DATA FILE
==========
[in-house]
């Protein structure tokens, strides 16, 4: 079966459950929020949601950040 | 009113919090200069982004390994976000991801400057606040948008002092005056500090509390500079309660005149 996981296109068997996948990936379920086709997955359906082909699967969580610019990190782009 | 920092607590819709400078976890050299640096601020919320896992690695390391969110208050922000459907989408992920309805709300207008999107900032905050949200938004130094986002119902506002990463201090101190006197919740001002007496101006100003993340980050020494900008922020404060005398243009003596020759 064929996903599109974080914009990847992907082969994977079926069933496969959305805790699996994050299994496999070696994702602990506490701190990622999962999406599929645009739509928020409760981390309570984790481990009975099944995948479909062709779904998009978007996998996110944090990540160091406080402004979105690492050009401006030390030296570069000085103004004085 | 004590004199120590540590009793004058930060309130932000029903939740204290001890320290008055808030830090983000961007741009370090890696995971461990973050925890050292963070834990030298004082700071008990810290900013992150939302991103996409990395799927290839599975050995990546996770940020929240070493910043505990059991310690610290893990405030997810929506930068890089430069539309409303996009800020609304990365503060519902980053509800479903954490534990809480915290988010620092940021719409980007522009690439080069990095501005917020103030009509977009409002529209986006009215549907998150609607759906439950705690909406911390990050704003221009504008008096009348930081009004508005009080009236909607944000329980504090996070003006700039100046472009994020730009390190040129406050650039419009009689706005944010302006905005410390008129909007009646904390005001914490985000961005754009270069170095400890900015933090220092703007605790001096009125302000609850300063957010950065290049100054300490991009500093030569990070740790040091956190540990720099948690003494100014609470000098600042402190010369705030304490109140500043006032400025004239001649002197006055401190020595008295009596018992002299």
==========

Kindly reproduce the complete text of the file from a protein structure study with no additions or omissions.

[in-house]
């Protein structure tokens, strides 16, 4: 079966459950929020949601950040 | 009113919090200069982004390994976000991801400057606040948008002092005056500090509390500079309660005149 996981296109068997996948990936379920086709997955359906082909699967969580610019990190782009 | 920092607590819709400078976890050299640096601020919320896992690695390391969110208050922000459907989408992920309805709300207008999107900032905050949200938004130094986002119902506002990463201090101190006197919740001002007496101006100003993340980050020494900008922020404060005398243009003596020759 064929996903599109974080914009990847992907082969994977079926069933496969959305805790699996994050299994496999070696994702602990506490701190990622999962999406599929645009739509928020409760981390309570984790481990009975099944995948479909062709779904998009978007996998996110944090990540160091406080402004979105690492050009401006030390030296570069000085103004004085 | 004590004199120590540590009793004058930060309130932000029903939740204290001890320290008055808030830090983000961007741009370090890696995971461990973050925890050292963070834990030298004082700071008990810290900013992150939302991103996409990395799927290839599975050995990546996770940020929240070493910043505990059991310690610290893990405030997810929506930068890089430069539309409303996009800020609304990365503060519902980053509800479903954490534990809480915290988010620092940021719409980007522009690439080069990095501005917020103030009509977009409002529209986006009215549907998150609607759906439950705690909406911390990050704003221009504008008096009348930081009004508005009080009236909607944000329980504090996070003006700039100046472009994020730009390190040129406050650039419009009689706005944010302006905005410390008129909007009646904390005001914490985000961005754009270069170095400890900015933090220092703007605790001096009125302000609850300063957010950065290049100054300490991009500093030569990070740790040091956190540990720099948690003494100014609470000098600042402190010369705030304490109140500043006032400025004239001649002197006055401190020595008295009596018992002299």